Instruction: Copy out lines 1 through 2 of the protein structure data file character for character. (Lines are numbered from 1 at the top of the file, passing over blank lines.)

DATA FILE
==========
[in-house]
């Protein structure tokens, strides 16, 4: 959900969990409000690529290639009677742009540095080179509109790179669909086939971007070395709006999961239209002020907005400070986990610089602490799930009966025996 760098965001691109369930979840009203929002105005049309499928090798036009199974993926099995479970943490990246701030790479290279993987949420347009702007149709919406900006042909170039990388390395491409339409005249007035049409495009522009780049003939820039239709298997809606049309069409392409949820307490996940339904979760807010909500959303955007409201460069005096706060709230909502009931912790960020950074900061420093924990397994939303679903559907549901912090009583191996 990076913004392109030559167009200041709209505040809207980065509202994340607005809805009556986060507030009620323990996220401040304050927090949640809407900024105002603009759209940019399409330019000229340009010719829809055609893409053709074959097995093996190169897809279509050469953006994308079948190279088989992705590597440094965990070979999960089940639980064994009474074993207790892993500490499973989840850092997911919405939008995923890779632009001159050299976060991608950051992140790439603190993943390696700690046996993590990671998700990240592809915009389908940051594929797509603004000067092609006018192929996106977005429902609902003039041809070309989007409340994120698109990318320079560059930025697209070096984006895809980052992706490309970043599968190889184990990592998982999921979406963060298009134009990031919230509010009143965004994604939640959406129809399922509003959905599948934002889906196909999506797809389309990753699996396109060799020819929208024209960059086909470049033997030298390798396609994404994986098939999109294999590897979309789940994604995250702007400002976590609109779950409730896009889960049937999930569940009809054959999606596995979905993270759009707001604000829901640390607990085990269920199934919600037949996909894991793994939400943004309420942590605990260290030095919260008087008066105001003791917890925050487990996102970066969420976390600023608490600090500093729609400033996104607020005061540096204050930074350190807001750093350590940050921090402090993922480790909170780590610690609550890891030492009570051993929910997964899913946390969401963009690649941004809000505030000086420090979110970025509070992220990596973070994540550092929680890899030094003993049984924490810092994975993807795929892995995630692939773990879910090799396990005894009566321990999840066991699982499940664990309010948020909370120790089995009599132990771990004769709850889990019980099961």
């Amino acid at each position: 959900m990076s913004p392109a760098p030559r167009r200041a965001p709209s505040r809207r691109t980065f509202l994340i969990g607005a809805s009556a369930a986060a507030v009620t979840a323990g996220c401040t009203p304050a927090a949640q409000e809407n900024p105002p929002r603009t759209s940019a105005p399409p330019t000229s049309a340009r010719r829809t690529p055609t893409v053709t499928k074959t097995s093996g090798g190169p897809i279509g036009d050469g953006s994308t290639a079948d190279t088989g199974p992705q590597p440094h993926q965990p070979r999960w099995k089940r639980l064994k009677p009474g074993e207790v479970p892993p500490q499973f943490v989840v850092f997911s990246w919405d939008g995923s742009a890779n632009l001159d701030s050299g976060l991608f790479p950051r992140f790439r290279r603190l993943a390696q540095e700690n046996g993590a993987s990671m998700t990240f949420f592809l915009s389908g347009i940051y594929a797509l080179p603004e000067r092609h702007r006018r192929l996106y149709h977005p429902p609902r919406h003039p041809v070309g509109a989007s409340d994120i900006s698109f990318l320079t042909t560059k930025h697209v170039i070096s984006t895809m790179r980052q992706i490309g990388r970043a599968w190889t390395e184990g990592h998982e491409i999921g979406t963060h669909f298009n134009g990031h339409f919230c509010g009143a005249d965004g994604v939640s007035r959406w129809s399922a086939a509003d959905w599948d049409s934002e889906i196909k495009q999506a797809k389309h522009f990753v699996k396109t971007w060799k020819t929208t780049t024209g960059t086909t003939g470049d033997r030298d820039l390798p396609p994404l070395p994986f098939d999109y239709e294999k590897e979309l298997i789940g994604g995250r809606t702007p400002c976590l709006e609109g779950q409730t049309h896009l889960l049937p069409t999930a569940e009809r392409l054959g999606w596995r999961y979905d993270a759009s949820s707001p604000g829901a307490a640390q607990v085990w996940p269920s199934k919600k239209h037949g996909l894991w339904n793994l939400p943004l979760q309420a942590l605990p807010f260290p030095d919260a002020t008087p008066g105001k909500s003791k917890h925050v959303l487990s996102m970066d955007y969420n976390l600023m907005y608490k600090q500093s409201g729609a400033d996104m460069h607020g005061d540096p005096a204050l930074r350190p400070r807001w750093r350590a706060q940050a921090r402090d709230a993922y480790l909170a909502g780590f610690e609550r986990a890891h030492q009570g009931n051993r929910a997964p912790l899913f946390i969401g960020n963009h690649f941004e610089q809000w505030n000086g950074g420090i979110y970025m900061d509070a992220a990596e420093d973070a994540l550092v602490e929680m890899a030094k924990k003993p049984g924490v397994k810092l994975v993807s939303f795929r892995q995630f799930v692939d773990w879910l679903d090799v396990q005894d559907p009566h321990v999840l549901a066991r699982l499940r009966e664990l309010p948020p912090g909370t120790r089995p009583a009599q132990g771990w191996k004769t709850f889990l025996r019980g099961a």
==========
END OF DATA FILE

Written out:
[in-house]
């Protein structure tokens, strides 16, 4: 959900969990409000690529290639009677742009540095080179509109790179669909086939971007070395709006999961239209002020907005400070986990610089602490799930009966025996 760098965001691109369930979840009203929002105005049309499928090798036009199974993926099995479970943490990246701030790479290279993987949420347009702007149709919406900006042909170039990388390395491409339409005249007035049409495009522009780049003939820039239709298997809606049309069409392409949820307490996940339904979760807010909500959303955007409201460069005096706060709230909502009931912790960020950074900061420093924990397994939303679903559907549901912090009583191996 990076913004392109030559167009200041709209505040809207980065509202994340607005809805009556986060507030009620323990996220401040304050927090949640809407900024105002603009759209940019399409330019000229340009010719829809055609893409053709074959097995093996190169897809279509050469953006994308079948190279088989992705590597440094965990070979999960089940639980064994009474074993207790892993500490499973989840850092997911919405939008995923890779632009001159050299976060991608950051992140790439603190993943390696700690046996993590990671998700990240592809915009389908940051594929797509603004000067092609006018192929996106977005429902609902003039041809070309989007409340994120698109990318320079560059930025697209070096984006895809980052992706490309970043599968190889184990990592998982999921979406963060298009134009990031919230509010009143965004994604939640959406129809399922509003959905599948934002889906196909999506797809389309990753699996396109060799020819929208024209960059086909470049033997030298390798396609994404994986098939999109294999590897979309789940994604995250702007400002976590609109779950409730896009889960049937999930569940009809054959999606596995979905993270759009707001604000829901640390607990085990269920199934919600037949996909894991793994939400943004309420942590605990260290030095919260008087008066105001003791917890925050487990996102970066969420976390600023608490600090500093729609400033996104607020005061540096204050930074350190807001750093350590940050921090402090993922480790909170780590610690609550890891030492009570051993929910997964899913946390969401963009690649941004809000505030000086420090979110970025509070992220990596973070994540550092929680890899030094003993049984924490810092994975993807795929892995995630692939773990879910090799396990005894009566321990999840066991699982499940664990309010948020909370120790089995009599132990771990004769709850889990019980099961």